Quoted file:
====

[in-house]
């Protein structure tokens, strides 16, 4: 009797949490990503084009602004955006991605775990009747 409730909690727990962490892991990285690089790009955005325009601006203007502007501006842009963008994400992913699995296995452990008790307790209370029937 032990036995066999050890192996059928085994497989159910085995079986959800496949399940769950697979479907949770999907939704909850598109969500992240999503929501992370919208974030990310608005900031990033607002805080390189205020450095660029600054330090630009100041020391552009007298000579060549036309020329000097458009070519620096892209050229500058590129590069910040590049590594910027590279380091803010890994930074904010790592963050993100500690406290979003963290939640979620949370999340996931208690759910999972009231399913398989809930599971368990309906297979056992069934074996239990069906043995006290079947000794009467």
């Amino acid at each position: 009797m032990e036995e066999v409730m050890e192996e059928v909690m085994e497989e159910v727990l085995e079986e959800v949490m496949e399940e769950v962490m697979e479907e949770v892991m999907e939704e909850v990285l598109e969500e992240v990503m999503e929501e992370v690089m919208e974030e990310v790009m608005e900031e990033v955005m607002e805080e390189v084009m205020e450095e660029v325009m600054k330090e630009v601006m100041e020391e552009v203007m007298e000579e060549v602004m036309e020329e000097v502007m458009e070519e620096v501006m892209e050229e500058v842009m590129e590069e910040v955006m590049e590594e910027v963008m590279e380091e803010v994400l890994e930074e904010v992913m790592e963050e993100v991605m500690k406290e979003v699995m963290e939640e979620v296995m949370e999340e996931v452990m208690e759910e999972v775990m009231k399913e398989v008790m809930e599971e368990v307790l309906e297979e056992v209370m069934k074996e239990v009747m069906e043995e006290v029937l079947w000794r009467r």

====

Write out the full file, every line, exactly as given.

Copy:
[in-house]
């Protein structure tokens, strides 16, 4: 009797949490990503084009602004955006991605775990009747 409730909690727990962490892991990285690089790009955005325009601006203007502007501006842009963008994400992913699995296995452990008790307790209370029937 032990036995066999050890192996059928085994497989159910085995079986959800496949399940769950697979479907949770999907939704909850598109969500992240999503929501992370919208974030990310608005900031990033607002805080390189205020450095660029600054330090630009100041020391552009007298000579060549036309020329000097458009070519620096892209050229500058590129590069910040590049590594910027590279380091803010890994930074904010790592963050993100500690406290979003963290939640979620949370999340996931208690759910999972009231399913398989809930599971368990309906297979056992069934074996239990069906043995006290079947000794009467």
């Amino acid at each position: 009797m032990e036995e066999v409730m050890e192996e059928v909690m085994e497989e159910v727990l085995e079986e959800v949490m496949e399940e769950v962490m697979e479907e949770v892991m999907e939704e909850v990285l598109e969500e992240v990503m999503e929501e992370v690089m919208e974030e990310v790009m608005e900031e990033v955005m607002e805080e390189v084009m205020e450095e660029v325009m600054k330090e630009v601006m100041e020391e552009v203007m007298e000579e060549v602004m036309e020329e000097v502007m458009e070519e620096v501006m892209e050229e500058v842009m590129e590069e910040v955006m590049e590594e910027v963008m590279e380091e803010v994400l890994e930074e904010v992913m790592e963050e993100v991605m500690k406290e979003v699995m963290e939640e979620v296995m949370e999340e996931v452990m208690e759910e999972v775990m009231k399913e398989v008790m809930e599971e368990v307790l309906e297979e056992v209370m069934k074996e239990v009747m069906e043995e006290v029937l079947w000794r009467r």